Industry News for Standard Process Inc
Palmyra, Wisconsin 53156
PALMYRA, Wis. (September 25, 2015)—Researchers at Standard Process Inc. recently published a paper confirming the survival and diversity of human homologous dietary microRNAs (miRNAs) in cooked and dried bovine tissue extracts. The paper, “Survival and Diversity of Human Homologous Dietary MicroRNAs in Conventionally Cooked Top Sirloin and Dried Bovine Tissue Extracts,” published by PLOS ONE, a multidisciplinary open access journal, concludes that edible bovine tissues contain unique profiles of human homologous dietary miRNAs that survive thermal processes.
The research, conducted by the research and development team at Palmyra, Wisconsin-based Standard Process, is the first known research into the characterization and survivability of miRNA in processed consumable products of animal origin. To date, miRNA research has only examined the effect of miRNAs in milk and plant-based food. Little research exists on the profile of miRNAs in beef, which is consumed by millions of people worldwide, or in bovine tissue extracts used as ingredients in dietary supplements.
MiRNAs are short segments of ribonucleic acid (RNA) found in every cell of the body and are known to affect a host of physiological processes. While they themselves are non-coding, meaning they do not contain information to create proteins, they do regulate protein synthesis through binding to messenger RNA. Although it was previously thought that miRNAs could not survive digestion intact, current research suggests that in some cases these small protein segments may remain bioactive post-thermal processing.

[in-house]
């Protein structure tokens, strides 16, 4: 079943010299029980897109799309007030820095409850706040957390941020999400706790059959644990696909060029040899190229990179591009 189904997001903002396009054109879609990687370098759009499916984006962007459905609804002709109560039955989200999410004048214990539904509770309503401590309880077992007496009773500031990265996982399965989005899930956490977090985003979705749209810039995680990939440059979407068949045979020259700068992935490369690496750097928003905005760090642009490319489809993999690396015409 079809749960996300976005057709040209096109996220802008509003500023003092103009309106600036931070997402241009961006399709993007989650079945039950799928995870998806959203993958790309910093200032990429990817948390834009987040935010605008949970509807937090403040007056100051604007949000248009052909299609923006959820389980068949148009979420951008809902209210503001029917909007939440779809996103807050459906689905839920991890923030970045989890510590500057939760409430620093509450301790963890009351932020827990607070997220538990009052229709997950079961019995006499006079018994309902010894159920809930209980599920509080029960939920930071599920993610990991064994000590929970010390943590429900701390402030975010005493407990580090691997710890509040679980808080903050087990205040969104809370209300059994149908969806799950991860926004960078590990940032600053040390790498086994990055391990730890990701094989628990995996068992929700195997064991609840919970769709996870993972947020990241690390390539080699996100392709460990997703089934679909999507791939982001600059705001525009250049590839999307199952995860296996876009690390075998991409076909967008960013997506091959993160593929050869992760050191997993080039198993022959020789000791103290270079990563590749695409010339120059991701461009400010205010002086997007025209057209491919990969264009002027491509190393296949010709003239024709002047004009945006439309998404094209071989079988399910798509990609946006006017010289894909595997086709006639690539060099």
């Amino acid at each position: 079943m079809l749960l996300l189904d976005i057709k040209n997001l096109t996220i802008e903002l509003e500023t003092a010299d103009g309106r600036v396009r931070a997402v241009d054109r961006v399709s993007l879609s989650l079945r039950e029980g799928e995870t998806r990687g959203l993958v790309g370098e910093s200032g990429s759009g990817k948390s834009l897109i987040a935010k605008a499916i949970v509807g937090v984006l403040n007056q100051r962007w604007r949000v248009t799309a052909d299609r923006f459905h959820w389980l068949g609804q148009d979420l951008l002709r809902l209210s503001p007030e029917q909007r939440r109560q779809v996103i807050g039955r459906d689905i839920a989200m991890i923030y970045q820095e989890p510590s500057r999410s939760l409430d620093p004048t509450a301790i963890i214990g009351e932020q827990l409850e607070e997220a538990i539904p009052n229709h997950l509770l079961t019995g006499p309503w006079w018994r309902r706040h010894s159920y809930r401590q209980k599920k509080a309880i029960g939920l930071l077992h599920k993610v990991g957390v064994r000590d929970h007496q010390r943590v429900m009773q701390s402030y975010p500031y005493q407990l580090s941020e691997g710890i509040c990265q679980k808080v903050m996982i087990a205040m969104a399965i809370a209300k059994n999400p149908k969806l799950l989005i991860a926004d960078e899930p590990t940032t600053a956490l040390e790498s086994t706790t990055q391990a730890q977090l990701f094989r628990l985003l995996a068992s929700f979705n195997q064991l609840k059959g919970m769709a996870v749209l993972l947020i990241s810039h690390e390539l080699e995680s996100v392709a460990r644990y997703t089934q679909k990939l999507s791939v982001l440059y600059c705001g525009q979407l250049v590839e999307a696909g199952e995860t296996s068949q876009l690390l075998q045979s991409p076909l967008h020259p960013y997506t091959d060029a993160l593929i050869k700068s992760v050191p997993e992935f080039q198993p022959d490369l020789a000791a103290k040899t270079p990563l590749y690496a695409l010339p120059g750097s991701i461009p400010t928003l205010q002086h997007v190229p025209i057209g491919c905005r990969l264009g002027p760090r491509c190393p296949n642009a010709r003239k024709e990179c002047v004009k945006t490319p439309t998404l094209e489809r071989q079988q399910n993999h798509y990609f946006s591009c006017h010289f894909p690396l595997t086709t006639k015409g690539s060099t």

Through this study, Standard Process researchers demonstrated that specific patterns of human homologous miRNAs are present in both conventionally cooked bovine meat, such as freshly-cut top sirloin, and dried bovine tissues. The data collected from this research can now be used as a foundation from which to select dietary miRNAs of a particular interest for quantitative analysis.
“When deciding to undertake this research project, the goal of Standard Process’ scientists was to identify dietary miRNAs in edible bovine-based products, and also the effect of common preparation methods of the miRNAs present in raw tissues,” said Ibrahim Abou-Nemeh, Ph.D., executive director of research and development at Standard Process. “We are pleased that the study successfully validated the survival of miRNAs in edible bovine tissues, and that it provides information required for the broader discussion on the nutritional relevance of meat-based miRNAs.”
The research paper, “Survival and Diversity of Human Homologous Dietary MicroRNAs in Conventionally Cooked Top Sirloin and Dried Bovine Tissue Extracts,” is available on PLOS ONE. To read more on studies conducted by the research and development department at Standard Process, please visit the Research and Development page on the Standard Process website, standardprocess.com.###